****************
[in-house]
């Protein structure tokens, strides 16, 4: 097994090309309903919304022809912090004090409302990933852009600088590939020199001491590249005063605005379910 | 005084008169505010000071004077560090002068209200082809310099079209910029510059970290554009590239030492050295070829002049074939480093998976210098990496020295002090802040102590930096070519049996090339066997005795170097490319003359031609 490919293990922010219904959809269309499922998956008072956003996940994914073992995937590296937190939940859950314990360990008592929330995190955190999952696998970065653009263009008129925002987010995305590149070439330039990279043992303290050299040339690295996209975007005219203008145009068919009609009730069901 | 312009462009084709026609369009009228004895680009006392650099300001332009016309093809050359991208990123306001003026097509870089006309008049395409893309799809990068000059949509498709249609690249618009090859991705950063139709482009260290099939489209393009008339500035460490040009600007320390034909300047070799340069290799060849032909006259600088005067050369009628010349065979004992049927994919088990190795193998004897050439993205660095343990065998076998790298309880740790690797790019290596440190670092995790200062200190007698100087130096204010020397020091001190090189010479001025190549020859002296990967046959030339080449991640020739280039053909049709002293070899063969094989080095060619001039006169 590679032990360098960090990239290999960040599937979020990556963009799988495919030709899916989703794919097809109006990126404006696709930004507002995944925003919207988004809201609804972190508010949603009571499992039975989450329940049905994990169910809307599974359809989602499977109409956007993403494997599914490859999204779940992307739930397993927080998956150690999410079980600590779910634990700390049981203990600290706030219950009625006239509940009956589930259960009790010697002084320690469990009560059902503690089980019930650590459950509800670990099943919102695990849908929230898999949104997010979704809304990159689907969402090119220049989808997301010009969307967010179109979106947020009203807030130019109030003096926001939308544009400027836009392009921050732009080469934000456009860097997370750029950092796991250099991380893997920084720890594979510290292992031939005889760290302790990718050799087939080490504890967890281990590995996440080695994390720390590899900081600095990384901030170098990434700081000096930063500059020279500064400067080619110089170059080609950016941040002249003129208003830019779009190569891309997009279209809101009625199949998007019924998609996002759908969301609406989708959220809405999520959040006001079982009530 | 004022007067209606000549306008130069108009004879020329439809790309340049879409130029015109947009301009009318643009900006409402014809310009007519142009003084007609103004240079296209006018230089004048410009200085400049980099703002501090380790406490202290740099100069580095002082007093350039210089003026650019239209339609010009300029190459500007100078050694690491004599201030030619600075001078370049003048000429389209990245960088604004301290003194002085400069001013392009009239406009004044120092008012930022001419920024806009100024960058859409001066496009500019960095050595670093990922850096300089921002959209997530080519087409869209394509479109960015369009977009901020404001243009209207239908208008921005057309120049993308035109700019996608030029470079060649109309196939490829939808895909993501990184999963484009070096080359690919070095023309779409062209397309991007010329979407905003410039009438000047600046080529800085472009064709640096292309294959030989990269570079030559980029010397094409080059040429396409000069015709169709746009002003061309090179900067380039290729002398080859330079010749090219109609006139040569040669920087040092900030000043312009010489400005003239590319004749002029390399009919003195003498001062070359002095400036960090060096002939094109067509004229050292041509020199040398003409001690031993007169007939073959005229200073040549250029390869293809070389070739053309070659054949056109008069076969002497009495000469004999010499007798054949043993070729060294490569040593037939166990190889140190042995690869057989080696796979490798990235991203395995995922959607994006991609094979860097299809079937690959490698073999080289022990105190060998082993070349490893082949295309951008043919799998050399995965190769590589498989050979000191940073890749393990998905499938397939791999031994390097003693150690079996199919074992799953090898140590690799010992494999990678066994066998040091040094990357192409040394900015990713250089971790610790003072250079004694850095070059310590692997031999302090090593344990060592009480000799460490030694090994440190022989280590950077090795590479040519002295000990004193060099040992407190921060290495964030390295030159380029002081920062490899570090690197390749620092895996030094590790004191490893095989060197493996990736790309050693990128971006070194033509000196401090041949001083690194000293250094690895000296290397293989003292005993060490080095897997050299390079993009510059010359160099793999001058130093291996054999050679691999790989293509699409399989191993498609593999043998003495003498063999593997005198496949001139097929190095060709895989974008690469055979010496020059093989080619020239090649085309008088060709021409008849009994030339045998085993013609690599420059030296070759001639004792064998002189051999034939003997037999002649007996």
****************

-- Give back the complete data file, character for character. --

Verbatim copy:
[in-house]
């Protein structure tokens, strides 16, 4: 097994090309309903919304022809912090004090409302990933852009600088590939020199001491590249005063605005379910 | 005084008169505010000071004077560090002068209200082809310099079209910029510059970290554009590239030492050295070829002049074939480093998976210098990496020295002090802040102590930096070519049996090339066997005795170097490319003359031609 490919293990922010219904959809269309499922998956008072956003996940994914073992995937590296937190939940859950314990360990008592929330995190955190999952696998970065653009263009008129925002987010995305590149070439330039990279043992303290050299040339690295996209975007005219203008145009068919009609009730069901 | 312009462009084709026609369009009228004895680009006392650099300001332009016309093809050359991208990123306001003026097509870089006309008049395409893309799809990068000059949509498709249609690249618009090859991705950063139709482009260290099939489209393009008339500035460490040009600007320390034909300047070799340069290799060849032909006259600088005067050369009628010349065979004992049927994919088990190795193998004897050439993205660095343990065998076998790298309880740790690797790019290596440190670092995790200062200190007698100087130096204010020397020091001190090189010479001025190549020859002296990967046959030339080449991640020739280039053909049709002293070899063969094989080095060619001039006169 590679032990360098960090990239290999960040599937979020990556963009799988495919030709899916989703794919097809109006990126404006696709930004507002995944925003919207988004809201609804972190508010949603009571499992039975989450329940049905994990169910809307599974359809989602499977109409956007993403494997599914490859999204779940992307739930397993927080998956150690999410079980600590779910634990700390049981203990600290706030219950009625006239509940009956589930259960009790010697002084320690469990009560059902503690089980019930650590459950509800670990099943919102695990849908929230898999949104997010979704809304990159689907969402090119220049989808997301010009969307967010179109979106947020009203807030130019109030003096926001939308544009400027836009392009921050732009080469934000456009860097997370750029950092796991250099991380893997920084720890594979510290292992031939005889760290302790990718050799087939080490504890967890281990590995996440080695994390720390590899900081600095990384901030170098990434700081000096930063500059020279500064400067080619110089170059080609950016941040002249003129208003830019779009190569891309997009279209809101009625199949998007019924998609996002759908969301609406989708959220809405999520959040006001079982009530 | 004022007067209606000549306008130069108009004879020329439809790309340049879409130029015109947009301009009318643009900006409402014809310009007519142009003084007609103004240079296209006018230089004048410009200085400049980099703002501090380790406490202290740099100069580095002082007093350039210089003026650019239209339609010009300029190459500007100078050694690491004599201030030619600075001078370049003048000429389209990245960088604004301290003194002085400069001013392009009239406009004044120092008012930022001419920024806009100024960058859409001066496009500019960095050595670093990922850096300089921002959209997530080519087409869209394509479109960015369009977009901020404001243009209207239908208008921005057309120049993308035109700019996608030029470079060649109309196939490829939808895909993501990184999963484009070096080359690919070095023309779409062209397309991007010329979407905003410039009438000047600046080529800085472009064709640096292309294959030989990269570079030559980029010397094409080059040429396409000069015709169709746009002003061309090179900067380039290729002398080859330079010749090219109609006139040569040669920087040092900030000043312009010489400005003239590319004749002029390399009919003195003498001062070359002095400036960090060096002939094109067509004229050292041509020199040398003409001690031993007169007939073959005229200073040549250029390869293809070389070739053309070659054949056109008069076969002497009495000469004999010499007798054949043993070729060294490569040593037939166990190889140190042995690869057989080696796979490798990235991203395995995922959607994006991609094979860097299809079937690959490698073999080289022990105190060998082993070349490893082949295309951008043919799998050399995965190769590589498989050979000191940073890749393990998905499938397939791999031994390097003693150690079996199919074992799953090898140590690799010992494999990678066994066998040091040094990357192409040394900015990713250089971790610790003072250079004694850095070059310590692997031999302090090593344990060592009480000799460490030694090994440190022989280590950077090795590479040519002295000990004193060099040992407190921060290495964030390295030159380029002081920062490899570090690197390749620092895996030094590790004191490893095989060197493996990736790309050693990128971006070194033509000196401090041949001083690194000293250094690895000296290397293989003292005993060490080095897997050299390079993009510059010359160099793999001058130093291996054999050679691999790989293509699409399989191993498609593999043998003495003498063999593997005198496949001139097929190095060709895989974008690469055979010496020059093989080619020239090649085309008088060709021409008849009994030339045998085993013609690599420059030296070759001639004792064998002189051999034939003997037999002649007996």